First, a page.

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The good market news far outweighs the not so positive – Ying Tan

by: Ying Tan, founder and chief executive, Dynamo
  • 29/06/2020
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The good market news far outweighs the not so positive – Ying Tan
After last month’s flurry of activity on the back of the housing market ‘reopening’, we’ve seen little let-up when it comes to product and criteria changes buy-to-let lenders.


Let’s get the not-so-positive news out of the way first.

Barclays has stopped accepting new purchase and remortgage applications for multi-unit properties, special purpose vehicles (SPVs) and limited liability partnerships (LLPs).

This is not overly surprising news when coming from a mainstream lender, and it will be interesting to see how long it is before Barclays returns to this type of lending.

Let’s hope it is just a temporary measure.

Ipswich Building Society has pulled its five-year standard and five-year expat buy-to-let fixed rate products.

The decision to slow the influx of applications has been made to sustain service levels after the lender experienced a 40 per cent increase in overall applications over a seven-day period compared to the previous week.

It will continue to offer its two-year standard buy-to-let and expat buy-to-let fixed rate products for purchase and remortgage purposes.

Despite the pulling of any product range being tinged with some degree of disappointment, when the reason is due to heightened demand, then it becomes far easier to take.

In terms of rate changes, The Mortgage Works (TMW) and Hampshire Trust Bank (HTB) have both increased rates on their specialist buy-to-let products.

TMW has raised rates by up to 0.5 per cent, an average increase of 0.3 per cent, for its limited company mortgages. Meanwhile, HTB has upped its lending rates by 0.25 per cent for all specialist mortgages buy-to-let and semi-commercial products. Again, these moves are not ideal for the sector but are completely reasonable under current market and economic conditions.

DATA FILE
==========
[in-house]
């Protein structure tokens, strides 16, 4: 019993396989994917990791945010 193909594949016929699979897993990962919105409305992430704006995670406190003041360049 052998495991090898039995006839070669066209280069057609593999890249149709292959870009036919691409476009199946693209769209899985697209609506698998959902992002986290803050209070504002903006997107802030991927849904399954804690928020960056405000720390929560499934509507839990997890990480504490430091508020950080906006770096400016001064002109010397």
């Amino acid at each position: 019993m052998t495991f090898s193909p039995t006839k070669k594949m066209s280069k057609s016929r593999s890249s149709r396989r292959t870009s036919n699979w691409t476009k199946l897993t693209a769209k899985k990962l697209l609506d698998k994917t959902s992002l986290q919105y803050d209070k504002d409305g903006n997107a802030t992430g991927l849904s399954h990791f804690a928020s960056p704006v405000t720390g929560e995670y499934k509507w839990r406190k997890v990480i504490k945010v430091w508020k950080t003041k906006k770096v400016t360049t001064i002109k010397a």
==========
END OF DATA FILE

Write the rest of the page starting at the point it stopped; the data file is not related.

Now onto more positive news.

Fleet Mortgages has launched two- and five-year fixed products up to 75 per cent LTV across its standard, limited company and homes in multiple occupancy (HMO) offerings.

Fleet limited its lending to 60 per cent LTV in March in response to market conditions caused by the coronavirus pandemic, so this represents a move in the right direction.

Foundation Home Loans has made a number of changes to its buy-to-let range.

The specialist lender has increased its LTVs to 75 per cent, including HMOs and multi-unit blocks (MUBs). It has also introduced a number of criteria changes across its BTL range, including the re-introduction of a 125 per cent interest cover ratio (ICR) for limited company borrowers and basic-rate taxpayers.

InterBay Commercial has launched an enhanced product range for HMOs and MUFBs, which is available for purchase and remortgage applications. Properties up to 20 bedrooms/units can be considered with a maximum loan size of £1.5m up to 70 per cent LTV.

Larger loans will be considered on a referral basis and intermediaries should contact their senior business development manager to discuss specific cases.

LendInvest has introduced a range of updates to its buy-to-let product range, including a series of special offers available for a limited time. The lender has also reintroduced its 75 per cent LTV products for standard HMO cases up to six bedrooms, with rates available across two- and five-year fixed rate products.

Finally, Platform has reintroduced standard BTL fixed rates at up to 75 per cent LTV for purchase and remortgage in England. The maximum LTV for purchase and remortgage remains at 60 per cent LTV in Scotland and Wales.

As you can see, the good news far outweighs the not so positive and indifferent news. A trend which will hopefully continue into the summer months.


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